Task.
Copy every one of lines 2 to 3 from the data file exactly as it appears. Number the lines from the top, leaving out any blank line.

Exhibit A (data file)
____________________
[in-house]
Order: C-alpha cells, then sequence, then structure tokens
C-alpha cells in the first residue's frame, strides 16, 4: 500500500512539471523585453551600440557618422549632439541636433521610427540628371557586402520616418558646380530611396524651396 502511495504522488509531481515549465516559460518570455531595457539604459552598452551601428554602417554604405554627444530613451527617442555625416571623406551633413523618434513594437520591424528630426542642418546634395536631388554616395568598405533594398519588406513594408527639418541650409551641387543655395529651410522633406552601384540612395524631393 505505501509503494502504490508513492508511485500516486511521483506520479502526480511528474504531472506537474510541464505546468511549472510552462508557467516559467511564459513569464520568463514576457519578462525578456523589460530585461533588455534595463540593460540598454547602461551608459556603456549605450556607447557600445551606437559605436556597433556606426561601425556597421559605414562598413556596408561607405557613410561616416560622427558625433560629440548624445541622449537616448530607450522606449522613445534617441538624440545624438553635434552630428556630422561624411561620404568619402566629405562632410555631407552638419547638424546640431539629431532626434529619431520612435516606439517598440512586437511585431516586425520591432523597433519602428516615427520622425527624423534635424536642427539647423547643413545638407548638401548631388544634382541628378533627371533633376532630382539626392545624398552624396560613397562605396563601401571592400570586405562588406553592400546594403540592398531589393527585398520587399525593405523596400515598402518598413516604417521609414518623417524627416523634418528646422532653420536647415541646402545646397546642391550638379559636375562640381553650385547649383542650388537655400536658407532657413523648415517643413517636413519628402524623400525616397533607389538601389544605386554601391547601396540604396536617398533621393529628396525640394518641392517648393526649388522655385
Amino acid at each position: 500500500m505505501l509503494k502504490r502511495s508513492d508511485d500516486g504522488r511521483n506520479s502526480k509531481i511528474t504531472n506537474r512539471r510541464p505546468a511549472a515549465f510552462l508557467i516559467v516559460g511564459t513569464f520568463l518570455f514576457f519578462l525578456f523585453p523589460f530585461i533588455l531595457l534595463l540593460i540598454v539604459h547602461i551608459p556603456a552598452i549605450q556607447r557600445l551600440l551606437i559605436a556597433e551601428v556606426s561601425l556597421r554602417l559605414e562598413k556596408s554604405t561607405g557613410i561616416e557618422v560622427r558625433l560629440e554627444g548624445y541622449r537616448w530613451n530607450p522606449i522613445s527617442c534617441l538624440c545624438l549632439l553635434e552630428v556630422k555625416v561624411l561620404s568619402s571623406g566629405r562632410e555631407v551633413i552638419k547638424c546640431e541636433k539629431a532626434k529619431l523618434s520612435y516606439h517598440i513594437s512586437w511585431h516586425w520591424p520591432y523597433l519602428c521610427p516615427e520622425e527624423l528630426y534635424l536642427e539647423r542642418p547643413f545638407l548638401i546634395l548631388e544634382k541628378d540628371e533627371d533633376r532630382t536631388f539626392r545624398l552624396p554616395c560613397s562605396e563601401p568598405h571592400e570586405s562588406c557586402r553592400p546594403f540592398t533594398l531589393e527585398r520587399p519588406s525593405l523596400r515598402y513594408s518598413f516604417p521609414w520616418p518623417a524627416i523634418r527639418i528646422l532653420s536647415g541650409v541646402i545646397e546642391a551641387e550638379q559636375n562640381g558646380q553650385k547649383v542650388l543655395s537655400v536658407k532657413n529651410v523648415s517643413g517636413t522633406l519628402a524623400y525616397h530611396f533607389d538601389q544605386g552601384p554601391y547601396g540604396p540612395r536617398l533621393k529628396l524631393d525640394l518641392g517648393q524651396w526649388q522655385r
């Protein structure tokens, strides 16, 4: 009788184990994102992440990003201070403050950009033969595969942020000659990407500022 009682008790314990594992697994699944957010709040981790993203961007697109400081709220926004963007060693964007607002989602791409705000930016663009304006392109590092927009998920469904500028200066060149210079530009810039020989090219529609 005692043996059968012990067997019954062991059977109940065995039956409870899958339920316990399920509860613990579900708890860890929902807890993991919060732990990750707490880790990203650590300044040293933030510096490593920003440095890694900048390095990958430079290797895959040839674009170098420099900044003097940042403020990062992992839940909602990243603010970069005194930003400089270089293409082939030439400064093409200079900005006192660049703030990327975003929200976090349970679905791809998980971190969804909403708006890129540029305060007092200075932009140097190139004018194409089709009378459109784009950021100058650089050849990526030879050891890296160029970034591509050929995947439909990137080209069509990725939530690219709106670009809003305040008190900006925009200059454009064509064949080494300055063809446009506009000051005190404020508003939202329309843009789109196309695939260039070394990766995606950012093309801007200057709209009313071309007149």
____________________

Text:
Order: C-alpha cells, then sequence, then structure tokens
C-alpha cells in the first residue's frame, strides 16, 4: 500500500512539471523585453551600440557618422549632439541636433521610427540628371557586402520616418558646380530611396524651396 502511495504522488509531481515549465516559460518570455531595457539604459552598452551601428554602417554604405554627444530613451527617442555625416571623406551633413523618434513594437520591424528630426542642418546634395536631388554616395568598405533594398519588406513594408527639418541650409551641387543655395529651410522633406552601384540612395524631393 505505501509503494502504490508513492508511485500516486511521483506520479502526480511528474504531472506537474510541464505546468511549472510552462508557467516559467511564459513569464520568463514576457519578462525578456523589460530585461533588455534595463540593460540598454547602461551608459556603456549605450556607447557600445551606437559605436556597433556606426561601425556597421559605414562598413556596408561607405557613410561616416560622427558625433560629440548624445541622449537616448530607450522606449522613445534617441538624440545624438553635434552630428556630422561624411561620404568619402566629405562632410555631407552638419547638424546640431539629431532626434529619431520612435516606439517598440512586437511585431516586425520591432523597433519602428516615427520622425527624423534635424536642427539647423547643413545638407548638401548631388544634382541628378533627371533633376532630382539626392545624398552624396560613397562605396563601401571592400570586405562588406553592400546594403540592398531589393527585398520587399525593405523596400515598402518598413516604417521609414518623417524627416523634418528646422532653420536647415541646402545646397546642391550638379559636375562640381553650385547649383542650388537655400536658407532657413523648415517643413517636413519628402524623400525616397533607389538601389544605386554601391547601396540604396536617398533621393529628396525640394518641392517648393526649388522655385